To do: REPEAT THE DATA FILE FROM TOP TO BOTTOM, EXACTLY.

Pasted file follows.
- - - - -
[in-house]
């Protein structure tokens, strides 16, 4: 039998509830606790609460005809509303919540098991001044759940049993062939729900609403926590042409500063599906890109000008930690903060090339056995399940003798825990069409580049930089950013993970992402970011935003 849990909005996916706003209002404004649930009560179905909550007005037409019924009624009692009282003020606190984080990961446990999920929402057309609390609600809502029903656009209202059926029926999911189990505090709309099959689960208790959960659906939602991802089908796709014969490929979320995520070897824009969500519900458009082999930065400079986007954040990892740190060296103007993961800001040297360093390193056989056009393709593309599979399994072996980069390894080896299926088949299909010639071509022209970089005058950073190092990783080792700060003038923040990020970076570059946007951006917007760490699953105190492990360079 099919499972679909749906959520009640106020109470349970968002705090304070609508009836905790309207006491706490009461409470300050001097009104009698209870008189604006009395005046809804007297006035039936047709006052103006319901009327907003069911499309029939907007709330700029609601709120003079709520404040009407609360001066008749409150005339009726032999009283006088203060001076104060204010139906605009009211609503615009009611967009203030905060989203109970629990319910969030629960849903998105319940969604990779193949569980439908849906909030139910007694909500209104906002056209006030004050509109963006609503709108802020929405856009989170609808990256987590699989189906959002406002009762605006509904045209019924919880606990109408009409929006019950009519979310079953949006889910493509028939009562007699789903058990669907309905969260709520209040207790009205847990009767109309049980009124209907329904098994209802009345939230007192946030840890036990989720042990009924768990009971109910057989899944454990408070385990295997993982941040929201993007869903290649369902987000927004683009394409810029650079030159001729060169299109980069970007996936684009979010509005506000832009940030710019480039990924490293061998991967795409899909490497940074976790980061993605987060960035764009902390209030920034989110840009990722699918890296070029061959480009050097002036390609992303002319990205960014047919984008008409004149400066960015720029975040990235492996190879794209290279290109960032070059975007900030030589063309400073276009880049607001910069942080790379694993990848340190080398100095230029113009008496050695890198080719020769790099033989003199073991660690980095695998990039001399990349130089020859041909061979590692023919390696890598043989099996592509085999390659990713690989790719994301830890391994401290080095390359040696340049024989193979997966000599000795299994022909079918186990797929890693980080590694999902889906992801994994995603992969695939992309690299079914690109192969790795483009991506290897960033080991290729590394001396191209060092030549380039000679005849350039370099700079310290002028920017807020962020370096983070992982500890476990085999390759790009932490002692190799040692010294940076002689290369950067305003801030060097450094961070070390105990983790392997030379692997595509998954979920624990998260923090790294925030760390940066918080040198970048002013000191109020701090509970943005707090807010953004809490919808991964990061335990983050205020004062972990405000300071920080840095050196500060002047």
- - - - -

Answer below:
[in-house]
């Protein structure tokens, strides 16, 4: 039998509830606790609460005809509303919540098991001044759940049993062939729900609403926590042409500063599906890109000008930690903060090339056995399940003798825990069409580049930089950013993970992402970011935003 849990909005996916706003209002404004649930009560179905909550007005037409019924009624009692009282003020606190984080990961446990999920929402057309609390609600809502029903656009209202059926029926999911189990505090709309099959689960208790959960659906939602991802089908796709014969490929979320995520070897824009969500519900458009082999930065400079986007954040990892740190060296103007993961800001040297360093390193056989056009393709593309599979399994072996980069390894080896299926088949299909010639071509022209970089005058950073190092990783080792700060003038923040990020970076570059946007951006917007760490699953105190492990360079 099919499972679909749906959520009640106020109470349970968002705090304070609508009836905790309207006491706490009461409470300050001097009104009698209870008189604006009395005046809804007297006035039936047709006052103006319901009327907003069911499309029939907007709330700029609601709120003079709520404040009407609360001066008749409150005339009726032999009283006088203060001076104060204010139906605009009211609503615009009611967009203030905060989203109970629990319910969030629960849903998105319940969604990779193949569980439908849906909030139910007694909500209104906002056209006030004050509109963006609503709108802020929405856009989170609808990256987590699989189906959002406002009762605006509904045209019924919880606990109408009409929006019950009519979310079953949006889910493509028939009562007699789903058990669907309905969260709520209040207790009205847990009767109309049980009124209907329904098994209802009345939230007192946030840890036990989720042990009924768990009971109910057989899944454990408070385990295997993982941040929201993007869903290649369902987000927004683009394409810029650079030159001729060169299109980069970007996936684009979010509005506000832009940030710019480039990924490293061998991967795409899909490497940074976790980061993605987060960035764009902390209030920034989110840009990722699918890296070029061959480009050097002036390609992303002319990205960014047919984008008409004149400066960015720029975040990235492996190879794209290279290109960032070059975007900030030589063309400073276009880049607001910069942080790379694993990848340190080398100095230029113009008496050695890198080719020769790099033989003199073991660690980095695998990039001399990349130089020859041909061979590692023919390696890598043989099996592509085999390659990713690989790719994301830890391994401290080095390359040696340049024989193979997966000599000795299994022909079918186990797929890693980080590694999902889906992801994994995603992969695939992309690299079914690109192969790795483009991506290897960033080991290729590394001396191209060092030549380039000679005849350039370099700079310290002028920017807020962020370096983070992982500890476990085999390759790009932490002692190799040692010294940076002689290369950067305003801030060097450094961070070390105990983790392997030379692997595509998954979920624990998260923090790294925030760390940066918080040198970048002013000191109020701090509970943005707090807010953004809490919808991964990061335990983050205020004062972990405000300071920080840095050196500060002047």